Table Mountain: Abseil Off South Africa's Ubiquitous Landmark

Motherless at 1,066 Meters
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Photo of Cape Town's Table Mountain at sunset.
Dinner for 3.1 million: Cape Town's omni-present landmark  (Walter Knirr, courtesy South African Tourism)

South African slang for drunk is motherless, and the term should be employed when you're on Table Mountain—the view is downright intoxicating. But when you're moments away from undertaking the world's longest commercial abseil (or rappel, as it's known in the United States), the abandonment implicit in the term, coupled with the urge for a little maternal reassurance, takes on an added resonance. Amplify that rush with the exhilaration of putting your trust in the strength of a single, slender rope while dangling above the full expanse of Cape Town and its environs—a series of rocky coves with white-sand beaches and aquamarine waters honeycombing the peninsula; the downtown sector, the aptly named City Bowl; the sprawling suburbs of Cape Flats; and, in the distance, Cape Point jutting like a ragged wedge into the Atlantic—and the sense of displacement becomes downright dizzying.

Table Mountain rises a full 3,299 feet from the coastal plane upon which Cape Town sits, and the sandstone plateau is visible from almost everywhere in the city. Its omni-presence may dilute its grandeur, but don't let that dissuade you from taking a trip to the top. Over 300 hiking paths run up and down Table Mountain, but hiking up can be difficult. The less sure-footed (or those short on time) can take the Aerial Cableway, which carries up to 65 passengers in each of its two cable cars. The floor of each car rotates throughout the three-minute ride from the Lower Cable Station to the top, rewarding everyone with panoramic views of the Western Cape peninsula, including Cape Town, Camps Bay, Clifton, Bantry Bay, and Table Bay further to the north. Once you're on top, the entirety of the peninsula comes into focus, including the Twelve Apostles, a series of 16 stone pinnacles that rise into a dramatic natural skyline to the southwest. In the distance, to the south, the Cape Peninsula National Park stretches all the way to the southwesterly point of the Cape of Good Hope. A massive network of hiking trails covers the entire expanse of Table Mountain's surface, and you can easily spend a full day exploring and drinking in the view. But my schedule permitted only half an hour on top before we taunted gravity and put our faith in physics by undertaking a riveting, utterly motherless descent.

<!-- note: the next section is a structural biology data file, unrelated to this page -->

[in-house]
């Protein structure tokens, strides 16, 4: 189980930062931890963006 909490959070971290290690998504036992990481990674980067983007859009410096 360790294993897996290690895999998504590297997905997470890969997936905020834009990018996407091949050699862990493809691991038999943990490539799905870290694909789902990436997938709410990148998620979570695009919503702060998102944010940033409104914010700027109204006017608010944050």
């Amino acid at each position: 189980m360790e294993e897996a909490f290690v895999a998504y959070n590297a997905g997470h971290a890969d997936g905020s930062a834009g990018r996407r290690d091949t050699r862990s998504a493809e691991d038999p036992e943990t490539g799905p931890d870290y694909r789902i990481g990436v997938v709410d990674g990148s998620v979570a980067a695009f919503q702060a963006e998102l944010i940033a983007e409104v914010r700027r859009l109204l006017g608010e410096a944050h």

Published: 20 May 2003 | Last Updated: 5 Oct 2011
Details mentioned in this article were accurate at the time of publication
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